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One thing that makes Product Liability Laws unique is the state-to-state variability that is often involved. In other words, states may not only have very different product liability laws, but even similar laws shared by states can be interpreted differently from state to state. However, when it comes to class III medical devices, Congress has made it clear by passing the Medical Device Amendments (MDA) to the Food, Drug, and Cosmetic Act statute that Federal Laws will trump all state Product Lability laws.
The Medical Device Amendments gave the Food and Drug Administration (FDA) the authority to conduct a cost-benefit analysis, regulate and provide detailed oversight of class III medical devices. Class III medical devices are those that are considered important to supporting or sustaining human life. This process requires a medical device manufacturer to submit an application that includes complete reports of all research and investigations of the medical device’s safety and performance. In all, the FDA spends approximately 1,200 hours reviewing each application and will only grant premarket approval if it finds “reasonable assurance” of the device’s safety and effectiveness.
Congress has determined that any medical device that has received premarket approval should not be exposed to additional or contrasting state law stipulations and is protected by express pre-emption. After a manufacturer has received premarket approval, the manufacturer is not supposed to make any changes to design specs, manufacturing procedures, labeling or any other characteristic that would influence safety or performance without FDA permission.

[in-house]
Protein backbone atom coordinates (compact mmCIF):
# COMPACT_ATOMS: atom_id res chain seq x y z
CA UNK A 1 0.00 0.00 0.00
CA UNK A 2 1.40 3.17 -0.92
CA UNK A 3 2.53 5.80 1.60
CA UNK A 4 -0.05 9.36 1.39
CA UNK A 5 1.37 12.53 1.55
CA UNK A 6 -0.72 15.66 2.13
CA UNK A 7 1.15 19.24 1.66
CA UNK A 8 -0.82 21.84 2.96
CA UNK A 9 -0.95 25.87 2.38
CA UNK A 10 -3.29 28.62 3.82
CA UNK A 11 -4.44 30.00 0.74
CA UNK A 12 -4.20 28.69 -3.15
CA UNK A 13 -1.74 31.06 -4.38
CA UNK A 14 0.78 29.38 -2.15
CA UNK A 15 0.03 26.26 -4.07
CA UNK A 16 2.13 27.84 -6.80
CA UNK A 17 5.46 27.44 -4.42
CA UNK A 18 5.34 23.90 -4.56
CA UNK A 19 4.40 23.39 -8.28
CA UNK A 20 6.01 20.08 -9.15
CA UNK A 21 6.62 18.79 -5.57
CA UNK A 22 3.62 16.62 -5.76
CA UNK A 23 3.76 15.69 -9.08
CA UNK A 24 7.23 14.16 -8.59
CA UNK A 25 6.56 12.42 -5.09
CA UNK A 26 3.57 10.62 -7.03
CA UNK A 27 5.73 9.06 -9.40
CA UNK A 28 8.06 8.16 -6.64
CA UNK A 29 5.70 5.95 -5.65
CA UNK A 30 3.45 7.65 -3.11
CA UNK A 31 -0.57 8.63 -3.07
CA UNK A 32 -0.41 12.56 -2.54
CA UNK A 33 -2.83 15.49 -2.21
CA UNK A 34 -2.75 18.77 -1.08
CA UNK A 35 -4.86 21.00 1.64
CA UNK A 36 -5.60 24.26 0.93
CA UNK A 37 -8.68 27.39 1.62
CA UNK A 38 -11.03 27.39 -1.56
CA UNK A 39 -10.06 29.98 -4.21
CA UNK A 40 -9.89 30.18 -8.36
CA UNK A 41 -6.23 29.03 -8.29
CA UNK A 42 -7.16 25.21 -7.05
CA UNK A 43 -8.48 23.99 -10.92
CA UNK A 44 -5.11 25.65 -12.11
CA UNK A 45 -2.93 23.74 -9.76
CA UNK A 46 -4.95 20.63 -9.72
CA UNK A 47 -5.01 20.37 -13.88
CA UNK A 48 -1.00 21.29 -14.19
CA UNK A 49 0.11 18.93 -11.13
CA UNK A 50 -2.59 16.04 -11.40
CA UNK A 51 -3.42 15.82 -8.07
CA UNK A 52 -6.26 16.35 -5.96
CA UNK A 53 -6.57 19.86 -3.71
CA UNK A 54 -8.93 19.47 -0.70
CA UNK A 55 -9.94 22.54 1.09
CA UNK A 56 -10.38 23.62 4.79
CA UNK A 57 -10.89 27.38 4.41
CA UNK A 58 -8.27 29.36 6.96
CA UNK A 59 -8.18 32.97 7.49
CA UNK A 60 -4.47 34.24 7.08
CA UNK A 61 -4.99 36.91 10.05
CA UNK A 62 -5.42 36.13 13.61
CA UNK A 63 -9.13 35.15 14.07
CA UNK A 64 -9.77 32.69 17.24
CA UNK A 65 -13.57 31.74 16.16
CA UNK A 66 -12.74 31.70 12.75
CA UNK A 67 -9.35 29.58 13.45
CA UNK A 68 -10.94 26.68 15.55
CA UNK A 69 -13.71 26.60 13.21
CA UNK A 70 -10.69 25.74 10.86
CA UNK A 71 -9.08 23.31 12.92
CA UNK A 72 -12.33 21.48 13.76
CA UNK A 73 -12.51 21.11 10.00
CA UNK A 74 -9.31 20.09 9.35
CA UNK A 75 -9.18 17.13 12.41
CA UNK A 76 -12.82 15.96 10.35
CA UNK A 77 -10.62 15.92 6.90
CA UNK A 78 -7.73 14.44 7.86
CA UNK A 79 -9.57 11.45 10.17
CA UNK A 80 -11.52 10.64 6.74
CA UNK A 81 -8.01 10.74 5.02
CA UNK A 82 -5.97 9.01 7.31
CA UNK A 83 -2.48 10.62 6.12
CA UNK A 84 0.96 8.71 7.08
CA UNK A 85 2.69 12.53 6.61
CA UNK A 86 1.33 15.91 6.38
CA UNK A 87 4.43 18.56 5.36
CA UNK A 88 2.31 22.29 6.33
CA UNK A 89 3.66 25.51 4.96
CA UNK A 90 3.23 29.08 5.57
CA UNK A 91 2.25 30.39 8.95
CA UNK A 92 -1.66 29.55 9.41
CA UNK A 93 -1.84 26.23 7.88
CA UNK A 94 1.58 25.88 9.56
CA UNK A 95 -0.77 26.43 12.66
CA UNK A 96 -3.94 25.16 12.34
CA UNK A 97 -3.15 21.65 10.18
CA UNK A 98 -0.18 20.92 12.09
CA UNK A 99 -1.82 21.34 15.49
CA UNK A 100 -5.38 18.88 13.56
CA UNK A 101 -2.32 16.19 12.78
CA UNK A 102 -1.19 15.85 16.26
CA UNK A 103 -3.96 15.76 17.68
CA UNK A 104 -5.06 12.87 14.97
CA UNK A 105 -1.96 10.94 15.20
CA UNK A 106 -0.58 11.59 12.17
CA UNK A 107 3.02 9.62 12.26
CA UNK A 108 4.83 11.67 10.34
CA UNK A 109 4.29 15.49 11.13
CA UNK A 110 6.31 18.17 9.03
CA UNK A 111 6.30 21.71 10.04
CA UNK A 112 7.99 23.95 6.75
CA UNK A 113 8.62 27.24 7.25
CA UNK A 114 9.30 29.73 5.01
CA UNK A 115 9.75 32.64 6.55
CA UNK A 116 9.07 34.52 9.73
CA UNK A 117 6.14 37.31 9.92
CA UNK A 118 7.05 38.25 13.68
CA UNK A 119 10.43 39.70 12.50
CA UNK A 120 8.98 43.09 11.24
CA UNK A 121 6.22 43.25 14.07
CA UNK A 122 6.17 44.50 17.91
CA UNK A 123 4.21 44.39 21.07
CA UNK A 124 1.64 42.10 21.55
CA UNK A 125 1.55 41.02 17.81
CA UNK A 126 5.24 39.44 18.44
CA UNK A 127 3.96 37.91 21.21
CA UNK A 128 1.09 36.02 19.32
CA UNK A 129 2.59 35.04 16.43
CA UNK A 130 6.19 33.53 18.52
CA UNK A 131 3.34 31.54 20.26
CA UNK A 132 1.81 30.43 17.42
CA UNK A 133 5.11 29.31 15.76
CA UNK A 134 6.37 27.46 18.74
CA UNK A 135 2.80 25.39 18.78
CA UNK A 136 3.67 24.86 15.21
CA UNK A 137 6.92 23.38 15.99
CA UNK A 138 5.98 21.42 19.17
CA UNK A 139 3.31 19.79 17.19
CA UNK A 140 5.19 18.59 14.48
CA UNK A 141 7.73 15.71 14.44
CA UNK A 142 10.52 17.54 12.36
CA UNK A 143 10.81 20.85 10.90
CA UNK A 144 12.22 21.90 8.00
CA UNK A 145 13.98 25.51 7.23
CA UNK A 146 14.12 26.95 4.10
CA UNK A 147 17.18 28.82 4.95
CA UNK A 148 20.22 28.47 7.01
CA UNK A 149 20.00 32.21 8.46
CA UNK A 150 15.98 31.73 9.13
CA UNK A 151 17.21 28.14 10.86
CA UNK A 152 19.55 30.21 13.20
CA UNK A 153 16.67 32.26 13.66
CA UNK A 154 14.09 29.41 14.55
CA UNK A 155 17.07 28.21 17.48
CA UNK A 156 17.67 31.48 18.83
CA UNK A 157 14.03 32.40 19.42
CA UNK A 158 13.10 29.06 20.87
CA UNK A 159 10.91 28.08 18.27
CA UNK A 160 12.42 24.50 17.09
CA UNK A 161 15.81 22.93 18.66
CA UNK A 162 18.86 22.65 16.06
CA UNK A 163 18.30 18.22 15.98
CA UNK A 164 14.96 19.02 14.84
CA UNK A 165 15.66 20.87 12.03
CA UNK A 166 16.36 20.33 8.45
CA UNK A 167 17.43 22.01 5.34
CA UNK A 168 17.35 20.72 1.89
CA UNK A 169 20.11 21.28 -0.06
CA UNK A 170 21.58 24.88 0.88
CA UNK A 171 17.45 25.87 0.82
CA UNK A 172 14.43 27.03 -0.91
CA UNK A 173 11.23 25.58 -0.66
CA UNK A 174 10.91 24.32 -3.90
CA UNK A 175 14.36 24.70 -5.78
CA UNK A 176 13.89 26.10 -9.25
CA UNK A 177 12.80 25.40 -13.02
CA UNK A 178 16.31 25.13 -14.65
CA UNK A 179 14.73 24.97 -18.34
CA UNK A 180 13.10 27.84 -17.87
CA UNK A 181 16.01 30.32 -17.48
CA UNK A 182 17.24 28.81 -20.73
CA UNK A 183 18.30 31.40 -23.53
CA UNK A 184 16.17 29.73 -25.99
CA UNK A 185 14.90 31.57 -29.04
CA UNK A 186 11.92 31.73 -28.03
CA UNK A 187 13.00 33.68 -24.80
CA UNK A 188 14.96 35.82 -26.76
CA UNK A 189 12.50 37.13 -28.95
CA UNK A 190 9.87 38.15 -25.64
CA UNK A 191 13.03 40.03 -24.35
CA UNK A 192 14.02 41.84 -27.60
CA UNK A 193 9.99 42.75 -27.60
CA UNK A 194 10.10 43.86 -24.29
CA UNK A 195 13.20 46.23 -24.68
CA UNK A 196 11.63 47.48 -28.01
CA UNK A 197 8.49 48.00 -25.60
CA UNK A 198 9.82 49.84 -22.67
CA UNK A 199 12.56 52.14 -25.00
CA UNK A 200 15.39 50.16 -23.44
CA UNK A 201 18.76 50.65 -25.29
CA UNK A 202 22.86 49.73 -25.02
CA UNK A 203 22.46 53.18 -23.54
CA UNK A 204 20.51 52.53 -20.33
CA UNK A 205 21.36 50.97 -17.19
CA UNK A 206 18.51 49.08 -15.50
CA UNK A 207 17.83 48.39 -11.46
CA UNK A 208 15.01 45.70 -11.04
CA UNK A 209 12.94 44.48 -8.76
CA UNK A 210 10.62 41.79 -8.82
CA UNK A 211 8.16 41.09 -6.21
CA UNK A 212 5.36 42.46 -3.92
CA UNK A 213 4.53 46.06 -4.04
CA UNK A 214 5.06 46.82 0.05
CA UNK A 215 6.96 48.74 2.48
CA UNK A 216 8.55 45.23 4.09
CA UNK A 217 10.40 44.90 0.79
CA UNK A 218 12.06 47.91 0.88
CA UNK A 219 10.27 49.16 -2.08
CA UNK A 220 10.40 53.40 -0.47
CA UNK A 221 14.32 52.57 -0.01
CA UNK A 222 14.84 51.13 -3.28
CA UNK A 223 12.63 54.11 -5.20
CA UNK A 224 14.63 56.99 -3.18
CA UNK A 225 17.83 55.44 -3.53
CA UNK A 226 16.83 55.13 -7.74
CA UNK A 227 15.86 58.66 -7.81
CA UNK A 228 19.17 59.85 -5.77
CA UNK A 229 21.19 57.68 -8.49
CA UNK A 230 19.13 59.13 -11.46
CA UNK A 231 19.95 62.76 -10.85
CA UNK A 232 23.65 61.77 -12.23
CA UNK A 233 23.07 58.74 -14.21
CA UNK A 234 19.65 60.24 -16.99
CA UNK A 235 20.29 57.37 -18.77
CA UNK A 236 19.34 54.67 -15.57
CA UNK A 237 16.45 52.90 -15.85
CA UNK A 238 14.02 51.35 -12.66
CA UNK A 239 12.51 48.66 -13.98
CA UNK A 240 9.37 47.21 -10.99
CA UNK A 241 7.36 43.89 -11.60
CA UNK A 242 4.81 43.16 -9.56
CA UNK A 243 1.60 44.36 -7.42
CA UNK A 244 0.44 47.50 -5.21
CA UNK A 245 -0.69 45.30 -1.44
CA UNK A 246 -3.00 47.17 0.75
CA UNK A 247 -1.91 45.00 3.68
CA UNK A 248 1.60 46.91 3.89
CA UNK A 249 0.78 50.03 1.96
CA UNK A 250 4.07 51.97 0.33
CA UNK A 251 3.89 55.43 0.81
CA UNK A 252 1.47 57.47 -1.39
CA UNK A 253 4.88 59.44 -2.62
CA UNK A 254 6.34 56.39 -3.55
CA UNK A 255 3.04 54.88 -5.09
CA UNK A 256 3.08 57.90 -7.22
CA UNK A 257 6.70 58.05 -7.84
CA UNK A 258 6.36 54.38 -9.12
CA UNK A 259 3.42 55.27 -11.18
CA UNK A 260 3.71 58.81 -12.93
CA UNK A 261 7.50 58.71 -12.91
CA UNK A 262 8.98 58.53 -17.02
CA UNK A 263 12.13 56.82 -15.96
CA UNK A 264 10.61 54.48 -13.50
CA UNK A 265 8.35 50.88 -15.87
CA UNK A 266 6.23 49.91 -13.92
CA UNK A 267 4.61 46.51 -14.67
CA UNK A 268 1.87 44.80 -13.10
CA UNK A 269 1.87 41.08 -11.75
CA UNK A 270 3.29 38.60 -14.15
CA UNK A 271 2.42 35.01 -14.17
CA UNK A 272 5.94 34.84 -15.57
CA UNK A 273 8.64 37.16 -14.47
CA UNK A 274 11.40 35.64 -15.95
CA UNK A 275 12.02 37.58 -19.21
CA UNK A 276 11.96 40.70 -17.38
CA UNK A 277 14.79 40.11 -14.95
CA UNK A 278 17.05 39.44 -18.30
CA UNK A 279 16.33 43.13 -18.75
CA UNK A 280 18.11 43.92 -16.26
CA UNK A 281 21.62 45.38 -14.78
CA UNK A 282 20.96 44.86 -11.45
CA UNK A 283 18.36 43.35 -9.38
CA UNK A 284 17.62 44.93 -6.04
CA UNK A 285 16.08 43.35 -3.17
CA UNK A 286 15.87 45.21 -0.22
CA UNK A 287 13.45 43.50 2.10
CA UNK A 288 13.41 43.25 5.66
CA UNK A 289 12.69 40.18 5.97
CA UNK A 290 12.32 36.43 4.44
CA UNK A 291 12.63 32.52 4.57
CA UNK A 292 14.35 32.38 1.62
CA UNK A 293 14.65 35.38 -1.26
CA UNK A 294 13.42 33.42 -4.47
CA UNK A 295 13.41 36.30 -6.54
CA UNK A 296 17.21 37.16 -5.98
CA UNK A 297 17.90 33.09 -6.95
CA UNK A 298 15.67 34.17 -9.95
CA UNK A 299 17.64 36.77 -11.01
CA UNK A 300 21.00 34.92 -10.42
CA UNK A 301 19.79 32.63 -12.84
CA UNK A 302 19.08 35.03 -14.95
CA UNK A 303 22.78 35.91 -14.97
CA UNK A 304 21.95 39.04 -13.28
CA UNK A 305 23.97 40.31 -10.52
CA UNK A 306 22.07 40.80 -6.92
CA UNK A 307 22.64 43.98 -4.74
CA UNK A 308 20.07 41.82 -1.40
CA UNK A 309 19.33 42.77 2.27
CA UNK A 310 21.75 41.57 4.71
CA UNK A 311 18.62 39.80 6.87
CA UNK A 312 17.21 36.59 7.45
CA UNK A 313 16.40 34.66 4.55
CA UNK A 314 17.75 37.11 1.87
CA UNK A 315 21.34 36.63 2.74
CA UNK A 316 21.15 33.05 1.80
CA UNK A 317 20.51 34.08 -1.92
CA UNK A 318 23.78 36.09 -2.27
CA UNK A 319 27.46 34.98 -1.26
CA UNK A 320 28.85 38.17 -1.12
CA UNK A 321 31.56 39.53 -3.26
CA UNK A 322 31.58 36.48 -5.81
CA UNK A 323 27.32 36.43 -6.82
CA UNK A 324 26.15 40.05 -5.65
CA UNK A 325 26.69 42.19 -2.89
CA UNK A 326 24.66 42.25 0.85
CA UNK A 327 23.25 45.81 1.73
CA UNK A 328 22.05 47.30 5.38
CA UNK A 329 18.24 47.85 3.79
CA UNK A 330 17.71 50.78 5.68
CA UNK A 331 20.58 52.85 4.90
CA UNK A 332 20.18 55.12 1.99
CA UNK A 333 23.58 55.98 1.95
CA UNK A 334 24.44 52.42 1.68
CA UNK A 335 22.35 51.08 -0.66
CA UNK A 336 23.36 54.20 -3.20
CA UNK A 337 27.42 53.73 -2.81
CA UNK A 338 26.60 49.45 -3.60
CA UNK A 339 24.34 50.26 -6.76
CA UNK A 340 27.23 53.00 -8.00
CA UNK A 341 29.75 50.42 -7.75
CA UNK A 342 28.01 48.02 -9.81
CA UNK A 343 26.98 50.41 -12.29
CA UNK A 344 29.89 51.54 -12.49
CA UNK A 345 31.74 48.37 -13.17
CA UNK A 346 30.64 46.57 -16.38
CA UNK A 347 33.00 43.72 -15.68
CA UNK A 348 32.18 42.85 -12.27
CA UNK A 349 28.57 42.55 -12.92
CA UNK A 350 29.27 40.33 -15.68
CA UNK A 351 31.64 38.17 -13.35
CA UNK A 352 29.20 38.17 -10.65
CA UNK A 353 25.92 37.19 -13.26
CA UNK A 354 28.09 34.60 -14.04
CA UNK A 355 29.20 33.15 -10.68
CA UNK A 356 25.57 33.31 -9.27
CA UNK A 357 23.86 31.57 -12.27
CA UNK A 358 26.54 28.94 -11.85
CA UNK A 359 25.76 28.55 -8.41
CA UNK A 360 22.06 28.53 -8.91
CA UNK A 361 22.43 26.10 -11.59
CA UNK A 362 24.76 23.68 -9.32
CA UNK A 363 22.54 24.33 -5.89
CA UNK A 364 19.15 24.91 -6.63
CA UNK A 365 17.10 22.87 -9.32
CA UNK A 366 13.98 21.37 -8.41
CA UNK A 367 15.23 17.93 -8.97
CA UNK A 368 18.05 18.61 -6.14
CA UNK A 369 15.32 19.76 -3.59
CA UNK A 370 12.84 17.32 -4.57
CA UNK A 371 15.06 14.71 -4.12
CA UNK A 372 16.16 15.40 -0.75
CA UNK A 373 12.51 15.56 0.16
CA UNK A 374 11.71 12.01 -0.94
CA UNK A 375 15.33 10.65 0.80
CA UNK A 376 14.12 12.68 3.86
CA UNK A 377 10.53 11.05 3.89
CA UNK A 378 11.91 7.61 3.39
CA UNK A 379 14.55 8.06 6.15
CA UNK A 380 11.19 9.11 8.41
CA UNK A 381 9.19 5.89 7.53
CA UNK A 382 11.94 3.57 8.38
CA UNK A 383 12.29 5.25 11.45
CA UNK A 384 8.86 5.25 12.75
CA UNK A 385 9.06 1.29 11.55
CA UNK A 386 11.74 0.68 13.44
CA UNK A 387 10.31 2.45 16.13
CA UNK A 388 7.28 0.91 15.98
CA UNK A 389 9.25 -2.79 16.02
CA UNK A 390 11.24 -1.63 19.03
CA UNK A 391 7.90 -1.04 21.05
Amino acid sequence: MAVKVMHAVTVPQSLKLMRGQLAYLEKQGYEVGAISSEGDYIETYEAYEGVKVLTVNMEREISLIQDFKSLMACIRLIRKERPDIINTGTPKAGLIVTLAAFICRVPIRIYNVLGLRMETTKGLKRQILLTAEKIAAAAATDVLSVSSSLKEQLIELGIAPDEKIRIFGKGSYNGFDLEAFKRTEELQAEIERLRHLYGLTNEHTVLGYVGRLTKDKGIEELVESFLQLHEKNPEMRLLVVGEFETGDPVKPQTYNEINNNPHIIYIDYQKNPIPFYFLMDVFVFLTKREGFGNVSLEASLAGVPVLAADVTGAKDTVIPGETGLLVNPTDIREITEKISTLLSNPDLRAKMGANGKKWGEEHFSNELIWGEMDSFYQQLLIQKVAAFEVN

It is important to point out that federal pre-emption does not apply to all medical devices; it only applies to class III devices that have received premarket approval.
Another important point about federal pre-emption for class III medical devices is implied pre-emption. Implied pre-emption simply means that all business of enforcing the Food, Drug and Cosmetic Act shall be the sole responsibility of the FDA, and specifically prohibits private litigants to file suit for non-compliance with the medical device provisions.
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